By Panudda Boonpala and Max Tuñón
The occasion of International Migrants Day is an opportunity to reflect on the significant changes seen in the governance of international labour migration in India in 2017.
While headlines focus on the steep drop in the recorded number of migrants and the dip in remittances to India, these figures should be contextualized by the changes seen in the Gulf economies and their labour markets. Several countries of origin in Asia and Africa are drawing more of this ‘market’ but not regulating the amount their workers are paying as recruitment fees or the wages they are being offered in the destination countries. India is not engaging in this race to the bottom and is taking concrete measures to ensure fair recruitment and decent work for migrants. These can be summarized as strengthened protection measures; investment in skills development; and deeper cooperation within countries and among countries.
A fine balance is needed in the governance of migration. Onerous regulations increase irregular flows such as the use of visit visas or falsely obtaining passports in the Emigration Clearance Not Required (ECNR) category. Recruiters and employers have criticized India’s e-governance platform for labour migration (e-migrate) as being overly burdensome. While it is not a perfect system, it is important to recognize that the online processing of migration clearances and monitoring of recruitment agencies has resulted in increased transparency, efficiency and connectivity. The site posts information of the employer, recruiter and worker along with the conditions of work.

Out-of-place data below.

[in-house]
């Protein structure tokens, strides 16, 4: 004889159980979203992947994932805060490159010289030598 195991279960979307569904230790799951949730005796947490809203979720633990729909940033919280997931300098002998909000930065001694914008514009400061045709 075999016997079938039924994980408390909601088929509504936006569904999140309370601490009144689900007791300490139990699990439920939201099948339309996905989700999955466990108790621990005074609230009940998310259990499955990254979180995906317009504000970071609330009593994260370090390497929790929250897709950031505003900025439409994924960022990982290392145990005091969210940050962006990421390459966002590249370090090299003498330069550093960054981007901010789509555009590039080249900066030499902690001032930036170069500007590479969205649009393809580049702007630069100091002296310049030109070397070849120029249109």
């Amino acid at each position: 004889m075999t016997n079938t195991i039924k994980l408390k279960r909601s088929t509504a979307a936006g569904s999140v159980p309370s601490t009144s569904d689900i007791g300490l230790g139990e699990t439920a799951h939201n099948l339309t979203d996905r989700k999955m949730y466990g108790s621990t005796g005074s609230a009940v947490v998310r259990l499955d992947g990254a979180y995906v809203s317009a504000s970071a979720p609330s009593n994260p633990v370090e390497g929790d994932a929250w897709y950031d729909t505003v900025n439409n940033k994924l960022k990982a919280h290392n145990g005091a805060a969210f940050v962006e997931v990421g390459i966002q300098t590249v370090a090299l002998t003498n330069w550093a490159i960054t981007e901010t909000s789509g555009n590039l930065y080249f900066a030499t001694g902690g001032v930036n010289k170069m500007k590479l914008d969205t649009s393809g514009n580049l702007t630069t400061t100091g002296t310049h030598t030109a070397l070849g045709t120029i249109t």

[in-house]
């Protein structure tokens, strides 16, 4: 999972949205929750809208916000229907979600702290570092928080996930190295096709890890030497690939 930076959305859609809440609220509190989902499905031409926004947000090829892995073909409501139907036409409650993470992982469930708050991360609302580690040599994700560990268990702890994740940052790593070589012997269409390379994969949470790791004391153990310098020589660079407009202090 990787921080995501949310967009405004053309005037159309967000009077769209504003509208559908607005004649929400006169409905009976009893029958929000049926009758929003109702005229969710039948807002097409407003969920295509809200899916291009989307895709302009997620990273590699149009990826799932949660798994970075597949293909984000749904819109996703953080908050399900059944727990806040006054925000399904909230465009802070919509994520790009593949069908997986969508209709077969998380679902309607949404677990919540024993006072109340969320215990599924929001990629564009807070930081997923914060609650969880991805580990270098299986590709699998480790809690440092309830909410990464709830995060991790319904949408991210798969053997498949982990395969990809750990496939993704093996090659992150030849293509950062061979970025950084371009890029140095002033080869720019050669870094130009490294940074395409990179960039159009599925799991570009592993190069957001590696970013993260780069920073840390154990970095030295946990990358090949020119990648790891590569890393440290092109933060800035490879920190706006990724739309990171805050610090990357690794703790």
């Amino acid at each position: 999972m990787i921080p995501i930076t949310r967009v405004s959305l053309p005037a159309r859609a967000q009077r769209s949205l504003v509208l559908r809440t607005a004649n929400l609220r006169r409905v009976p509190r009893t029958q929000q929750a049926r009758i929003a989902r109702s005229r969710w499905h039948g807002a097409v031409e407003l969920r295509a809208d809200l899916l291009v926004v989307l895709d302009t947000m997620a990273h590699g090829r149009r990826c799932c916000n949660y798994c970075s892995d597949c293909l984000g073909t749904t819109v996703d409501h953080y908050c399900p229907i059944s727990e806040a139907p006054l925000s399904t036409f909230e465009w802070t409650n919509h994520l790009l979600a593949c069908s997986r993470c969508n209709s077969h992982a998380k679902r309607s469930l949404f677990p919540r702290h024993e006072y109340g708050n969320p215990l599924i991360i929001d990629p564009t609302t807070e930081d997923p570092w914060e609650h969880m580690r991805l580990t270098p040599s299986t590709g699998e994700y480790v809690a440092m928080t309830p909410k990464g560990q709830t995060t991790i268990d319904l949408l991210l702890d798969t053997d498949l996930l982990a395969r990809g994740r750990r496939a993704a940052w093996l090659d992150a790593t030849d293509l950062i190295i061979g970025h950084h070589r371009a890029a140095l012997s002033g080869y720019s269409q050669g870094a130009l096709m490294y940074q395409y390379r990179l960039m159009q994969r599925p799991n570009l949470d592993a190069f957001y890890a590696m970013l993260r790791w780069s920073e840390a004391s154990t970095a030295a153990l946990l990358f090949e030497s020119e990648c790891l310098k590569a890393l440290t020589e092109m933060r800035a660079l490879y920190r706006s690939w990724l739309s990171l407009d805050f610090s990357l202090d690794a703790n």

Also, contracts must stipulate wages that meet minimum levels set by the Indian Government, in the absence of minimum wages in the Gulf States. While the minimum referral wage (MRW) has raised wages for some, it has not eradicated the practice of the contract being substituted once the worker is in the country of employment. A recent study by the ILO and the V.V. Giri National Labour Institute found that workers have been receiving between 20 – 30 per cent less than the set MRWs.
Another significant development in 2017 has been the engagement of different government agencies in the governance of migration. The Ministry of Labour and Employment and the Ministry of Skills Development and Entrepreneurship have taken up a more central role in the preparation, protection and reintegration of migrant workers. As part of the Skill India initiative, subsidized vocational training is provided to migrant workers. The aim is to improve working conditions and increase workers’ employability in less vulnerable occupations. However, building skills recognition across borders is complex, requiring deeper collaboration within India and simultaneously with the governments and the employers in the countries of destination.
This year the Ministry of External Affairs also conducted a series of events to also facilitate greater cooperation between the centre and the states. The Government of Andhra Pradesh is the first state to formally adopt a policy — geared towards protecting migrants and enhancing the impact of migration on the development of the state. A more nuanced approach is also a must when it comes to governing the migration of women. Restrictions on their mobility should be replaced with improved training and services.
Measures by the Indian Government– e-migrate, International skilling centres and state-level strategies – indicate a shift in approach to focus more on the quality of jobs for Indian workers overseas, rather than the quantity of jobs. These initiatives are also being observed by other countries of origin in the region. It is in India’s strategic interest to share such innovative practices and collectively raise the living and working conditions of migrant workers from all over South Asia. At the same time, it is important to bear in mind that regulation works more effectively when migrants have alternative options at home, and are not migrating out of distress.